When this popped up in one of my Kindle freebie emails, I decided to take a crack at it, since I take about a hundred photographs a week these days.
I'm glad this was a freebie since I found a lot of the tips to be of questionable value. Part of the problem for me was that the book didn't seem to know who its audience was. Some of the tips were geared toward beginners, like explaining the relationship between shutter speed and aperture size. Others seemed geared toward people with top dollar equipment. Others were for film cameras.
A lot of the keys were of the duh variety, like reading your camera manual and taking it off the automatic setting and using a tripod to prevent shakes. One key, entitled Creativity Can Be Taught, infuriated me. Copying someone else's stuff to figure out how they did it doesn't strike me as being creative.
I did find a few of the tips useful, like using your flash to get more vibrant colors. As a fairly experienced shutterbug, I found the book pretty underwhelming.
Since images in reviews are all the rage these days, here are some pictures I've taken.
Everett Singh's father is kidnapped right in front of him. Turns out, Papa Singh was working on a project involving parallel universes and has left Ev...moreEverett Singh's father is kidnapped right in front of him. Turns out, Papa Singh was working on a project involving parallel universes and has left Everett the Infundibulum, the map of 10 to the 80th power parallel universes. Only other people are after it and Everett leaps through the Heisenberg Gate to another world, a world of airships where electricity was discovered much earlier. Can Everett evade the bad apples in the Plenitude long enough to bring back his father home?
I love wibbly wobbly timey wimey parallel universe stories so this one was an easy sell for me. I'll cover the parts I liked first before I turn into Ebenezer Scrooge and crap all over the rest of it.
The worldbuilding was exquisite. I liked the setup of the ten worlds of the Plenitude and the Panopoly, the multitude of parallel universes and traveling between them using Heisenberg Gates. I have no trouble believing corrupt people would exploit parallel universes for personal gain. The parallel earth Everett visits was also well thought out. A world were electricity is discovered sooner and thus the world doesn't become dependent on oil? Pretty cool. Sen and Captain Anastasia were both interesting supporting characters, more interesting to me than Everett.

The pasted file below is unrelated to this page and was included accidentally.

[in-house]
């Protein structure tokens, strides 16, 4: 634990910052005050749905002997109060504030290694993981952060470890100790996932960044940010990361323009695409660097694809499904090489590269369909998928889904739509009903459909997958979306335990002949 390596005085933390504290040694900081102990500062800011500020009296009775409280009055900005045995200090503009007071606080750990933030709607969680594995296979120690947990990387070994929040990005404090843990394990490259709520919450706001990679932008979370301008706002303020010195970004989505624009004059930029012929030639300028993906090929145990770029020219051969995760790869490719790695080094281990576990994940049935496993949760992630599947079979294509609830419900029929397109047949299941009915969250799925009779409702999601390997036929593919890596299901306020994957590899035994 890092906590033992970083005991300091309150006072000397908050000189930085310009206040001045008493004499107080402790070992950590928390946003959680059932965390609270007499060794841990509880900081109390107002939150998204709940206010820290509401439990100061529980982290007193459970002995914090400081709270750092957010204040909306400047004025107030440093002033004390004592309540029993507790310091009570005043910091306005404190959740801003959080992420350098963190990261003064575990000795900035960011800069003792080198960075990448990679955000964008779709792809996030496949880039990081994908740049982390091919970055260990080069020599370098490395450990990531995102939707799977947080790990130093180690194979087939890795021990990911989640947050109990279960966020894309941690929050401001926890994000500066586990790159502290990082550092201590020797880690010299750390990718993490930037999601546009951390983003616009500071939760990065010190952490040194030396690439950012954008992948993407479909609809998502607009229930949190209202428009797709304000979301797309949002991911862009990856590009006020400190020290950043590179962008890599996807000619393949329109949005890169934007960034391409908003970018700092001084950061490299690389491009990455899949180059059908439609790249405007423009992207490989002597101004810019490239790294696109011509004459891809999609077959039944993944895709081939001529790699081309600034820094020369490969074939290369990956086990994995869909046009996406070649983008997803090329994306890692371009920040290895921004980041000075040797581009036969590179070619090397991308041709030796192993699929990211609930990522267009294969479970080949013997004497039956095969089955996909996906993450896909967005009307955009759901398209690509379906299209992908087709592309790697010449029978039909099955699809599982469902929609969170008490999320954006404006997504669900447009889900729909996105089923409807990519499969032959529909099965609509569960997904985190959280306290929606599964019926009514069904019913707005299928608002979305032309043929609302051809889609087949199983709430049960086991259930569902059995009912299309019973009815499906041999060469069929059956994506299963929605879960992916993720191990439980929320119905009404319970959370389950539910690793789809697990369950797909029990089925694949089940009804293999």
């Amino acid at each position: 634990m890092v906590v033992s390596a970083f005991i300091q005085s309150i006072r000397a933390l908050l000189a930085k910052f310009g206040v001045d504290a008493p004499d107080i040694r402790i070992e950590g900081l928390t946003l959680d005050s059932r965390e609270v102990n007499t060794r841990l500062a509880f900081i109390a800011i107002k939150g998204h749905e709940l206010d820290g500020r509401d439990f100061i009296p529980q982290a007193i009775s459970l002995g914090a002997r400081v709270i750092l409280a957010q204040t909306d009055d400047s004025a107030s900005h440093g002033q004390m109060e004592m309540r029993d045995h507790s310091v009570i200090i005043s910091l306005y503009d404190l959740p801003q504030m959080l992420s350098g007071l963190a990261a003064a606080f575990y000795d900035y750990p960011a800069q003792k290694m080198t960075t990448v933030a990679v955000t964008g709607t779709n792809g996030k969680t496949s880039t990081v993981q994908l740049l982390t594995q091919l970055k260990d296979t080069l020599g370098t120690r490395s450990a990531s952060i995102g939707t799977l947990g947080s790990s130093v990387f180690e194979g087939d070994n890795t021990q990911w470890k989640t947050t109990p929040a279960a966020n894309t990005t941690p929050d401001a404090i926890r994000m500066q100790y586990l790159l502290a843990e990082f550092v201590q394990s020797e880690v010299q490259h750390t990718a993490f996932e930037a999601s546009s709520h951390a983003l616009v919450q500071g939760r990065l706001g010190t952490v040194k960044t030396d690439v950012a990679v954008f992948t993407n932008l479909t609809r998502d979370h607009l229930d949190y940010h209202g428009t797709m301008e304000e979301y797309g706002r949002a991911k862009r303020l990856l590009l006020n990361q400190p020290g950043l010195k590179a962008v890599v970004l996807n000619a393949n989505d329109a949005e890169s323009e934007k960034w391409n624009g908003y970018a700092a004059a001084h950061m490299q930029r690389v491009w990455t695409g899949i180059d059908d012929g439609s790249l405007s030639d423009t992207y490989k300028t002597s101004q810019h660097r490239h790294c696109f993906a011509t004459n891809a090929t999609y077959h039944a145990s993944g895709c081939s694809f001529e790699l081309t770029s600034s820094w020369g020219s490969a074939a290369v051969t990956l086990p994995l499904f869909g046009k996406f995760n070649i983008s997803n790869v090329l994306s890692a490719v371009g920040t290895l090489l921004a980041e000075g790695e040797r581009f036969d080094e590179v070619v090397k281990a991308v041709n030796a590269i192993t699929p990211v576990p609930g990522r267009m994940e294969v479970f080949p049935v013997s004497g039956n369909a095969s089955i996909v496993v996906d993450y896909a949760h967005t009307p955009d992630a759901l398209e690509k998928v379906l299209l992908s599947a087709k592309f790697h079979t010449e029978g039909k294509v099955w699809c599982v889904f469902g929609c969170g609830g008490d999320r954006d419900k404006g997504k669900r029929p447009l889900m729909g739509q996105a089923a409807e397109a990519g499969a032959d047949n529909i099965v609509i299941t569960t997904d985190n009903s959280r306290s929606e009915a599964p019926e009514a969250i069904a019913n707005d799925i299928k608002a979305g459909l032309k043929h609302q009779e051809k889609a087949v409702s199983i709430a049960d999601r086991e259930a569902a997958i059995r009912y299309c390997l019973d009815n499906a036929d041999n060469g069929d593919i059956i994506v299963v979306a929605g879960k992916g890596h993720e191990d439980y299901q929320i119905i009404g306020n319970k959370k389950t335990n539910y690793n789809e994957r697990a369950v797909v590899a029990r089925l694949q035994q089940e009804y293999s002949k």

And here is the wad of dog hair in the omelet. I'm just going to gloss over the fact that 90% of parallel Londons in sf/fantasy literature feature airships and just get right to it. Everett was such a Gary Stu that I wanted to shake the crap out of him. Not only is he a teenage quantum physics genius, able to solve problems the adult scientists have been working on for years in just hours, he's also a great cook. Really? I know that's a staple of YA but it was still irksome.
I guess my main hang up with this book was that I've read similar books in the past and didn't feel like this one brought anything super awesome to the table. I preferred the two Paul Melko books, Walls of the Universe and Broken Universe, to this one.
Three stars. It was fun and had some good world building but wasn't the five-geared awesome machine that I was hoping for.(less)
While leading a flotilla of Battle TARDISes against a Dalek fleet, the Doctor is shot down on the planet Moldox and befriends a human girl named Cinde...moreWhile leading a flotilla of Battle TARDISes against a Dalek fleet, the Doctor is shot down on the planet Moldox and befriends a human girl named Cinder. The Doctor and Cinder find their way back to Gallifrey and must defy the Time Lords, who plan on using a doomsday weapon to destroy twelve inhabited worlds in order to stop the Daleks. But the Daleks have a super weapon of their own and mean to erase the Time Lords from history. Can The Doctor thwart the Daleks and the Time Lords? Of course he can! He's the Doctor...
I got this from Netgalley.
The Engines of War is the first Doctor Who novel featuring the War Doctor, aka the Doctor played by John Hurt in Name of the Doctor and Day of the Doctor. That may be the reason for the problems I'll be pointing out a little later.
George Mann did a pretty good job with what little information we've been given about the War Doctor during the Time War. The Time Lords and Daleks have been committing untold atrocities upon one another for years, escalating to unbelievable degrees at this point in the Time War. The Doctor is caught between a rock and a hard place and does some good Doctoring with Cinder in tow.